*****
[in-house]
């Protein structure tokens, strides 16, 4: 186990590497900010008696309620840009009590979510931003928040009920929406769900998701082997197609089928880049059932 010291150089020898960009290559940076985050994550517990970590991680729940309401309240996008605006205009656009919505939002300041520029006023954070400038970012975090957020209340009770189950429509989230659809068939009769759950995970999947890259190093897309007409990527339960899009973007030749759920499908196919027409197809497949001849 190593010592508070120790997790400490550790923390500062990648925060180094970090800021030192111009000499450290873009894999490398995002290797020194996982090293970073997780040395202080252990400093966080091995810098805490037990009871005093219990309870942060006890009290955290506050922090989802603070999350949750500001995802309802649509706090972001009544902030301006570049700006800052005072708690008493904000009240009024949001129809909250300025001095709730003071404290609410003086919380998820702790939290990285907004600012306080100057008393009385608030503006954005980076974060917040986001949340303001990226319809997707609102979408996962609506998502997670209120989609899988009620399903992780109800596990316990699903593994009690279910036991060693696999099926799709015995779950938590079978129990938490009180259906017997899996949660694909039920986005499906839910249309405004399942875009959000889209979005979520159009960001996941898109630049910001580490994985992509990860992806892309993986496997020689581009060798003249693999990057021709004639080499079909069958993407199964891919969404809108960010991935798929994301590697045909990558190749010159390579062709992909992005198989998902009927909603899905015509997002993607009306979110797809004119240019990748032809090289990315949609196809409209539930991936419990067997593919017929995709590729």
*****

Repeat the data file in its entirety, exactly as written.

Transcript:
[in-house]
């Protein structure tokens, strides 16, 4: 186990590497900010008696309620840009009590979510931003928040009920929406769900998701082997197609089928880049059932 010291150089020898960009290559940076985050994550517990970590991680729940309401309240996008605006205009656009919505939002300041520029006023954070400038970012975090957020209340009770189950429509989230659809068939009769759950995970999947890259190093897309007409990527339960899009973007030749759920499908196919027409197809497949001849 190593010592508070120790997790400490550790923390500062990648925060180094970090800021030192111009000499450290873009894999490398995002290797020194996982090293970073997780040395202080252990400093966080091995810098805490037990009871005093219990309870942060006890009290955290506050922090989802603070999350949750500001995802309802649509706090972001009544902030301006570049700006800052005072708690008493904000009240009024949001129809909250300025001095709730003071404290609410003086919380998820702790939290990285907004600012306080100057008393009385608030503006954005980076974060917040986001949340303001990226319809997707609102979408996962609506998502997670209120989609899988009620399903992780109800596990316990699903593994009690279910036991060693696999099926799709015995779950938590079978129990938490009180259906017997899996949660694909039920986005499906839910249309405004399942875009959000889209979005979520159009960001996941898109630049910001580490994985992509990860992806892309993986496997020689581009060798003249693999990057021709004639080499079909069958993407199964891919969404809108960010991935798929994301590697045909990558190749010159390579062709992909992005198989998902009927909603899905015509997002993607009306979110797809004119240019990748032809090289990315949609196809409209539930991936419990067997593919017929995709590729």